The Telos of a University

Mark C. Henrie

Why go to college?

Here is a peculiarity of American life today: The young man or woman in high school invests enormous time and energy in the process of choosing and applying to the best colleges and universities within reach. Guidebooks are consulted, campus visits made, prep courses for the SAT or ACT taken with genuine zeal. Essays are honed and polished beyond anything ever written for a class assignment. Applications are placed in the mail, and students then fret day and night about the status of their case. [Read more...]

Cinemanemia or Revenge of the Bloodsucked

Eleanor Bourg Donlon

“I didn’t like it. It wasn’t serious enough.”

It was a reasonable enough comment out of context, but with my knowledge of the subject under discussion (i.e., the virtues and vices of a raucously goofy film about melodramatic vampyres, ancient curses, and heroes and heroines acting in a highly improbable but impassioned manner) the moment was rather piquant. Why would one go to a film about vampyres and expect it to be serious? Isn’t that rather like expecting a profound and coherent sociological message from Abbot and Costello Meet Frankenstein? [Read more...]

Orders of the Analogical Imagination: An Introduction to ‘Catholicism and Modern American Poetry’

James Matthew Wilson

Some years ago, while I was still an undergraduate student of modern poetry, a professor of mine, who was an observant Jew, came to class one afternoon in a mood either pensive or disturbed. On the agenda for the day was discussion of Wallace Stevens’ (1879-1955) most beautiful early poem, “Sunday Morning.” That particular work fell with a certain irony on the course calendar, said the professor, for he had himself just spent two days in synagogue celebrating Rosh Hashanah. How discomfiting, he confessed, to return to the classroom, having just meditated on God’s dynamic romance with human beings, in order to discuss the great poem of modern atheism. [Read more...]

Our Essential Disfigurement and the Reparation of Fiction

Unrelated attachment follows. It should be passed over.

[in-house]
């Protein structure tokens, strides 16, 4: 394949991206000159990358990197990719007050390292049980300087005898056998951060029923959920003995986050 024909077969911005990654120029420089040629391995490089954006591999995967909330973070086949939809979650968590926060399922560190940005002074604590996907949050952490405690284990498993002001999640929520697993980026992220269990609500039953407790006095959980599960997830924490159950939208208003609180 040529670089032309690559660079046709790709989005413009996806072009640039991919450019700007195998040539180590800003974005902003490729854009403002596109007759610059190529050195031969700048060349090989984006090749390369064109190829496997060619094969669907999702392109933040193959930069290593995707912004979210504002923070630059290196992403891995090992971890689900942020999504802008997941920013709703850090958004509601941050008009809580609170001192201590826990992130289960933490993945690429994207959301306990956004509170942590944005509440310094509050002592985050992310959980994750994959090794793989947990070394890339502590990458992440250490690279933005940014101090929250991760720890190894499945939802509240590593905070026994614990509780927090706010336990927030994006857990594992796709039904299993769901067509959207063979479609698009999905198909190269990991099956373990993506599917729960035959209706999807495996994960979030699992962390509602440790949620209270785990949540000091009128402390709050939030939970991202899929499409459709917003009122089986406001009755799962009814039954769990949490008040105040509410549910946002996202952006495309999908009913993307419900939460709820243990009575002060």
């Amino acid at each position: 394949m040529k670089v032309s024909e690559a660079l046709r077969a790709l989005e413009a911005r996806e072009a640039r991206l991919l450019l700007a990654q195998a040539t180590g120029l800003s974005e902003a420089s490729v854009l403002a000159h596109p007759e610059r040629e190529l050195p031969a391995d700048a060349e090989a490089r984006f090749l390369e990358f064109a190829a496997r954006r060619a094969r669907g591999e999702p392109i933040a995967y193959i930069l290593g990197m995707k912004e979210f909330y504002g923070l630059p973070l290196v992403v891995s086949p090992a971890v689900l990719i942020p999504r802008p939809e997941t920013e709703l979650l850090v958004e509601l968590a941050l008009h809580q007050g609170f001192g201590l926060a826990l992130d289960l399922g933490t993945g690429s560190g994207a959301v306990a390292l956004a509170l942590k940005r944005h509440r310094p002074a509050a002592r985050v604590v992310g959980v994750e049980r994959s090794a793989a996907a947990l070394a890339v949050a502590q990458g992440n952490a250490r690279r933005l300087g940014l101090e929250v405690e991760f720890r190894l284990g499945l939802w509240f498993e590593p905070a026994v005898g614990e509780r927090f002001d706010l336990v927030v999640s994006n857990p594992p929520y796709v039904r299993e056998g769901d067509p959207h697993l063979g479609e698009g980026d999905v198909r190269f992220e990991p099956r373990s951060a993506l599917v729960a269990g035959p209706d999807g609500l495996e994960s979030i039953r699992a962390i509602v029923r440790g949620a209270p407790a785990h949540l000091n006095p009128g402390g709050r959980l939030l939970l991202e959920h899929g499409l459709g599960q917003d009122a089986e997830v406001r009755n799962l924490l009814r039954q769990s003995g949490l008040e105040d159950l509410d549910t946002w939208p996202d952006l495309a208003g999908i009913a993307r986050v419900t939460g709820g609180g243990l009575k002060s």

Joshua Hren: First of all, short of a plenary indulgence, I can think of few gifts better than good fiction. On behalf of Dappled Things, many thanks to Tuscany Press for the gift of the finely crafted short-story “Eyes that Pour Forth,” which was recently published, along with the other prize-winning entries, in the short story collection you edited.

Joseph O’Brien: On behalf of our publisher Peter Mongeau, I thank you very much for the kind words. However, your readers should know that long before Tuscany Press came on the scene, Dappled Things has been almost single-handedly holding up the standard for budding Catholic writers. The fact that there is an interest these days among young Catholics to write fiction is due at least in part—and maybe even large part—to the presence of Dappled Things. [Read more...]

“The Splendor and the Wackiness”: An Interview with Heather King

Katy Carl

After living on both coasts of the United States, working jobs as diverse as waitress and lawyer, surviving alcoholism, cancer, and divorce, and undergoing a life-altering conversion, Catholic writer Heather King might be said to have seen it all. Her most recent memoir, Redeemed, strives to set down these experiences and more as viewed through the fresh eyes of a new Catholic. In her writing, King expresses a truth that her heroine Flannery O’Connor described: that, though faith may seem to some a “peculiar and arrogant blindness,” it can be an “extension of vision” when the believer engages and records reality with honesty and clarity. Or, as King puts it herself, faith enables us to see in a unique way “the meat and the splendor and the wackiness and the grittiness” of the world and of our experience. [Read more...]